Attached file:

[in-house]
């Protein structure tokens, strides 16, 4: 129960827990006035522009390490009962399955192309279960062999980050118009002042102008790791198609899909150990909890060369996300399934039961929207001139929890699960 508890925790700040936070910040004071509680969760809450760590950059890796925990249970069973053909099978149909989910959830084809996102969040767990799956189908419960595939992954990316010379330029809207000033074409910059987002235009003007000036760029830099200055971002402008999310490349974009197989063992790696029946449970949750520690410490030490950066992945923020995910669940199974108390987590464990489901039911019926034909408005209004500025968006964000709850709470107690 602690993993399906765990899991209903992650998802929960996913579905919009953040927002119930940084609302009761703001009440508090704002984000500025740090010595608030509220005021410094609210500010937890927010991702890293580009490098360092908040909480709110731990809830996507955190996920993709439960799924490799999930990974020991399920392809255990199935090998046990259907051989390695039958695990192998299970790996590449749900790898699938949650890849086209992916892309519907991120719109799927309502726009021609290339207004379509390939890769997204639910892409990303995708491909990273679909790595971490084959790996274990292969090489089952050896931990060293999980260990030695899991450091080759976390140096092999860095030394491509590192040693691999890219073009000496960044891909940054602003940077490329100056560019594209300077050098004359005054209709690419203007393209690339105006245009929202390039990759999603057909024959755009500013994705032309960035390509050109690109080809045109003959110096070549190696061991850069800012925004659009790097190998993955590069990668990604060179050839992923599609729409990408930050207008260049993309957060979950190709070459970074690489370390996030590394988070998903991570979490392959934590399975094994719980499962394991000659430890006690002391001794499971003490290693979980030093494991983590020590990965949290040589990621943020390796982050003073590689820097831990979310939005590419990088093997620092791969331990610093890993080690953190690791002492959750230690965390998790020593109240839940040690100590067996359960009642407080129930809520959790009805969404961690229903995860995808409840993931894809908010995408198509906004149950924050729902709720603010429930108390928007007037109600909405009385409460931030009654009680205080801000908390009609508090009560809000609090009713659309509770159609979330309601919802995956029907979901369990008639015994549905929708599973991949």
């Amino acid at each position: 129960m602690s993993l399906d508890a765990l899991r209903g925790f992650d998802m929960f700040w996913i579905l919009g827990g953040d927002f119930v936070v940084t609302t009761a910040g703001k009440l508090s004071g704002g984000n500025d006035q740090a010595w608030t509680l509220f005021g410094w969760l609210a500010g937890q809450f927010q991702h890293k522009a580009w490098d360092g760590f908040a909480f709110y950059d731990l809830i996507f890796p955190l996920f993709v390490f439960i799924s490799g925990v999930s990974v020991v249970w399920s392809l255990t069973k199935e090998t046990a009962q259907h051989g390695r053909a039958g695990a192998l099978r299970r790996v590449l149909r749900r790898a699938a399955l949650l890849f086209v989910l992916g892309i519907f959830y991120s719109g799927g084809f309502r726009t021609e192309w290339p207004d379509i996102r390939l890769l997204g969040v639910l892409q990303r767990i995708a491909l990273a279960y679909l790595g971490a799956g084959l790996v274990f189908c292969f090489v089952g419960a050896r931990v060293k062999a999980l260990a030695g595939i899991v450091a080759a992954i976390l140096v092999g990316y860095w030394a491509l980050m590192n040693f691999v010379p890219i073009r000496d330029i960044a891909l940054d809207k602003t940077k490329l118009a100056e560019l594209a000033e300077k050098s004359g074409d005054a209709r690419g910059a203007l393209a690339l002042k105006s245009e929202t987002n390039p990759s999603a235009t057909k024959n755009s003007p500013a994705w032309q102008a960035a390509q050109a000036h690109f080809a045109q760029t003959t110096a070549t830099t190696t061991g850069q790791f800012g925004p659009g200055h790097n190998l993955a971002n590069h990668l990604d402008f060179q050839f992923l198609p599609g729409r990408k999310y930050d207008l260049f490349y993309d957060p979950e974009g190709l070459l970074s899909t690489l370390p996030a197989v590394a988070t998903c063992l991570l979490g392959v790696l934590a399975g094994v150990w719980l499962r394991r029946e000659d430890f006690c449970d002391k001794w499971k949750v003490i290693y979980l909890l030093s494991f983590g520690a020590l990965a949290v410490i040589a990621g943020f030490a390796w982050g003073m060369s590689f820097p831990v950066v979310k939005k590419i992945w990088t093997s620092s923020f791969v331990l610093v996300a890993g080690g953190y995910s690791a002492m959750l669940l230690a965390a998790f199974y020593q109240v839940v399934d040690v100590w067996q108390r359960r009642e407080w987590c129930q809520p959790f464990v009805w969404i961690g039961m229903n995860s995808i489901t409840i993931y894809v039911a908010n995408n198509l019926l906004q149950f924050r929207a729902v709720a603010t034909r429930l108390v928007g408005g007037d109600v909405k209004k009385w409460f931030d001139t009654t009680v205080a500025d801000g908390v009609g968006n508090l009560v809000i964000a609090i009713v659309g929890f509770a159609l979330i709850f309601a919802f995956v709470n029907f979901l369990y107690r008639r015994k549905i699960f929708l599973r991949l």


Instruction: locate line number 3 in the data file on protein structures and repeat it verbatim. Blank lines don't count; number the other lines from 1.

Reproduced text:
């Amino acid at each position: 129960m602690s993993l399906d508890a765990l899991r209903g925790f992650d998802m929960f700040w996913i579905l919009g827990g953040d927002f119930v936070v940084t609302t009761a910040g703001k009440l508090s004071g704002g984000n500025d006035q740090a010595w608030t509680l509220f005021g410094w969760l609210a500010g937890q809450f927010q991702h890293k522009a580009w490098d360092g760590f908040a909480f709110y950059d731990l809830i996507f890796p955190l996920f993709v390490f439960i799924s490799g925990v999930s990974v020991v249970w399920s392809l255990t069973k199935e090998t046990a009962q259907h051989g390695r053909a039958g695990a192998l099978r299970r790996v590449l149909r749900r790898a699938a399955l949650l890849f086209v989910l992916g892309i519907f959830y991120s719109g799927g084809f309502r726009t021609e192309w290339p207004d379509i996102r390939l890769l997204g969040v639910l892409q990303r767990i995708a491909l990273a279960y679909l790595g971490a799956g084959l790996v274990f189908c292969f090489v089952g419960a050896r931990v060293k062999a999980l260990a030695g595939i899991v450091a080759a992954i976390l140096v092999g990316y860095w030394a491509l980050m590192n040693f691999v010379p890219i073009r000496d330029i960044a891909l940054d809207k602003t940077k490329l118009a100056e560019l594209a000033e300077k050098s004359g074409d005054a209709r690419g910059a203007l393209a690339l002042k105006s245009e929202t987002n390039p990759s999603a235009t057909k024959n755009s003007p500013a994705w032309q102008a960035a390509q050109a000036h690109f080809a045109q760029t003959t110096a070549t830099t190696t061991g850069q790791f800012g925004p659009g200055h790097n190998l993955a971002n590069h990668l990604d402008f060179q050839f992923l198609p599609g729409r990408k999310y930050d207008l260049f490349y993309d957060p979950e974009g190709l070459l970074s899909t690489l370390p996030a197989v590394a988070t998903c063992l991570l979490g392959v790696l934590a399975g094994v150990w719980l499962r394991r029946e000659d430890f006690c449970d002391k001794w499971k949750v003490i290693y979980l909890l030093s494991f983590g520690a020590l990965a949290v410490i040589a990621g943020f030490a390796w982050g003073m060369s590689f820097p831990v950066v979310k939005k590419i992945w990088t093997s620092s923020f791969v331990l610093v996300a890993g080690g953190y995910s690791a002492m959750l669940l230690a965390a998790f199974y020593q109240v839940v399934d040690v100590w067996q108390r359960r009642e407080w987590c129930q809520p959790f464990v009805w969404i961690g039961m229903n995860s995808i489901t409840i993931y894809v039911a908010n995408n198509l019926l906004q149950f924050r929207a729902v709720a603010t034909r429930l108390v928007g408005g007037d109600v909405k209004k009385w409460f931030d001139t009654t009680v205080a500025d801000g908390v009609g968006n508090l009560v809000i964000a609090i009713v659309g929890f509770a159609l979330i709850f309601a919802f995956v709470n029907f979901l369990y107690r008639r015994k549905i699960f929708l599973r991949l």